Who’s Who?

Pauline Graulle, Mediapart

The French left ahead of presidential elections

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Less than one month ahead of the first round of French presidential elections, who are the left and progressive candidates, and how do their political projects compare? And more pointedly, do any of them stand a chance?

On the left, 6 candidates are running to become president of France. Neither Christiane Taubira, François Hollande’s former justice minister, nor the Trotskyist Annasse Kazib, nor Hélène Thouy, of the Animalist Party, managed to obtain the 500 signatures from elected representatives, the key for admission to the presidential race.

Now, three blocs are taking shape: on the one hand, the supporters of a “breakthrough” left, represented by Jean-Luc Mélenchon and the communist Fabien Roussel; on the other, two candidates, environmentalist Yannick Jadot and socialist Anne Hidalgo, who are targeting an electorate with a more social-democratic profile; and finally, a revolutionary and Trotskyist bloc, represented by Philippe Poutou and Nathalie Arthaud.

Supporters of a breakthrough left

Jean-Luc Mélenchon, La France insoumise (LFI)

Like his mentor François Mitterrand, this is the third time that the La France insoumise candidate has participated in a presidential election. In 2012, under the banner of the Left Front, then in 2017, for LFI, he had led a coalition with the French Communist Party (PCF), which, this time, liberated itself from the supervision of the former socialist.

In 2017, Jean-Luc Mélenchon had deployed his strategy of “left-wing populism”. As head of La France insoumise (his movement, conceived in 2016 as an electoral war machine), he made himself the charismatic leader of his faction, aiming to represent the “people” against “the oligarchy”. Swapping political flags for French tricolours, he had tried to represent a clear break from the five-year Hollande presidency, but also tried to attract those who were “furious not fascist”.

In the end, the electorate tempted by the far-right vote did not massively support his candidacy, the success of which (19% in the 1st round, the highest score for the “radical” left of the Fifth Republic) was in fact attributable to the dynamics of “tactical voting”, which he is trying to revive today, which succeeded in convincing 16% of voters who had voted for François Hollande in 2012. La France insoumise nevertheless failed to reach the second round “by 600,000 votes”, according to the set expression of those close to Jean-Luc Mélenchon, who believe that the reserve of votes necessary to access the second round can be found within the working classes.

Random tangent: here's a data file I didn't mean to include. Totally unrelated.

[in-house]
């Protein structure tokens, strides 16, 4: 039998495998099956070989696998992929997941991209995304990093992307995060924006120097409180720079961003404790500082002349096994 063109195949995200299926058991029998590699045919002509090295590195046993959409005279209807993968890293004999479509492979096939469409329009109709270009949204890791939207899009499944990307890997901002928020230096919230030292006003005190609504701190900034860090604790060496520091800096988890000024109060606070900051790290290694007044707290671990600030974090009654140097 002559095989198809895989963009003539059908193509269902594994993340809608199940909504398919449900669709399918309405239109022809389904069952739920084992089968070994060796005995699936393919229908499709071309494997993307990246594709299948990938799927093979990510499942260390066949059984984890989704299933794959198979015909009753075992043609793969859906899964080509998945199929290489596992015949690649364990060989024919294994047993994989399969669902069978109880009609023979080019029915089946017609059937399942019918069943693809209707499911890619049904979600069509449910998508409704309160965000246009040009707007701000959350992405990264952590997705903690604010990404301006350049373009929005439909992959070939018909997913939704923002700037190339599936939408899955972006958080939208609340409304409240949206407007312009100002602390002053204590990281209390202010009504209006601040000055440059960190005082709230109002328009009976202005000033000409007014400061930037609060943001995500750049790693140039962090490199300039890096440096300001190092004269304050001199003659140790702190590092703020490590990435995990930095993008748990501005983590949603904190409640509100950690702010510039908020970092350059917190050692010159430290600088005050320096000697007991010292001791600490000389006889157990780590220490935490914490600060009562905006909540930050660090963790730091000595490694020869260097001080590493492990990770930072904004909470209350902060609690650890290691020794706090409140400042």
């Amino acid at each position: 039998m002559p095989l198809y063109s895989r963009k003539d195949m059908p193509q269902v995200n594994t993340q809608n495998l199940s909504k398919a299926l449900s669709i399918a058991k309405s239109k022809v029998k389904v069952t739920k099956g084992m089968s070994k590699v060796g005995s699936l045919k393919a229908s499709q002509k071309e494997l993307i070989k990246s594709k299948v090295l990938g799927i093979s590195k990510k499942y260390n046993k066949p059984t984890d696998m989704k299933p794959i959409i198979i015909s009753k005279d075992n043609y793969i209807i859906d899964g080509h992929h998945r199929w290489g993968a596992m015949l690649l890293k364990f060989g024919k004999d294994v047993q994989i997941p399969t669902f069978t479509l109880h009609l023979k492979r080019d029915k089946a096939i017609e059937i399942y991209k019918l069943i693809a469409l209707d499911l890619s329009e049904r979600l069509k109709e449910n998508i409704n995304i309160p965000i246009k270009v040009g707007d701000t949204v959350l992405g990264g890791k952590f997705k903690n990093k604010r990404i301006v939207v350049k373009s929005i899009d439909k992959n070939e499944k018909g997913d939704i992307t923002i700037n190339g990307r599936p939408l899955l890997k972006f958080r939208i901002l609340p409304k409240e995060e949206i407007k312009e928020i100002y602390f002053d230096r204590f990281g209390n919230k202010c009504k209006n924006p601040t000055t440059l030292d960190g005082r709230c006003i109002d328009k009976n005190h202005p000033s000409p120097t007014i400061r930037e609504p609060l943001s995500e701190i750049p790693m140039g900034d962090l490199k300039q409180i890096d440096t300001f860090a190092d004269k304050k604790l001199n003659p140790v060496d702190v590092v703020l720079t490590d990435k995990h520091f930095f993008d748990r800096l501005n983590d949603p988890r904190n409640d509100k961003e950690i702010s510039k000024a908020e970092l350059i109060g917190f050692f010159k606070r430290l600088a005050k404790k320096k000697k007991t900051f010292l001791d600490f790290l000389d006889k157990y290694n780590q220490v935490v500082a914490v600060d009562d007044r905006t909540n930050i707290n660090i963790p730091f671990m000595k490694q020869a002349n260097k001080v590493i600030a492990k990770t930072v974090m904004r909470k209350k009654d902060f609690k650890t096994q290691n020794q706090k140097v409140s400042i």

Targeting non-voters is now the priority of Insoumise, brought together in the new political and strategic framework of the Popular Union. For five years, Jean-Luc Mélenchon, who was elected as MP for Marseille in 2017, has consistently focused on this electoral segment. At the end of 2018, he unashamedly attached himself to the “yellow vests” movement, then set about engaging with immigrant working class communities – including participating in a protest against Islamophobia in November 2019.

He again threw himself fully into mobilising against pension reform in early 2020, stating his desire for a return to retirement at age 60 on full benefits (subject to 40 years of contributions), one of the cornerstones of his programme. Finally, during the Covid period, at the beginning of which he publicly expressed his reservations about the messenger RNA-based vaccines, he showed full support for the anti-health pass movement, then for the short-lived “freedom convoys”.

This stance has sometimes been considered “confusing” by the rest of the left and the environmentalists, while, paradoxically, Insoumise has taken on the habits of a more traditional left, largely purged of its former populist trappings. Although reusing almost all of his 2017 programme, Avenir en commun (Future in Common), Jean-Luc Mélenchon, who was accused in 2017 of being a Eurosceptic, has since abandoned any prospect of leaving the European Union, preferring, instead of the scenario of a Frexit, a simple “disobedience” towards the treaties via the system of “opt outs”.

He has also purged his programme of any points that might have been controversial in 2017, such as joining ALBA (Bolivarian Alliance for the Peoples of Our America), which tainted the end of his campaign, and has taken care to enhance the “environmental” part of his project in an attempt to impede the rise of the Greens led by Yannick Jadot. The notion of a green “change of direction” has therefore replaced that of a “transition” – which suggests a desire for a clearer break with productivity – an objective that LFI intends to achieve through the “planning” method, organised on several territorial levels. The phasing out of nuclear power is also envisaged by 2045.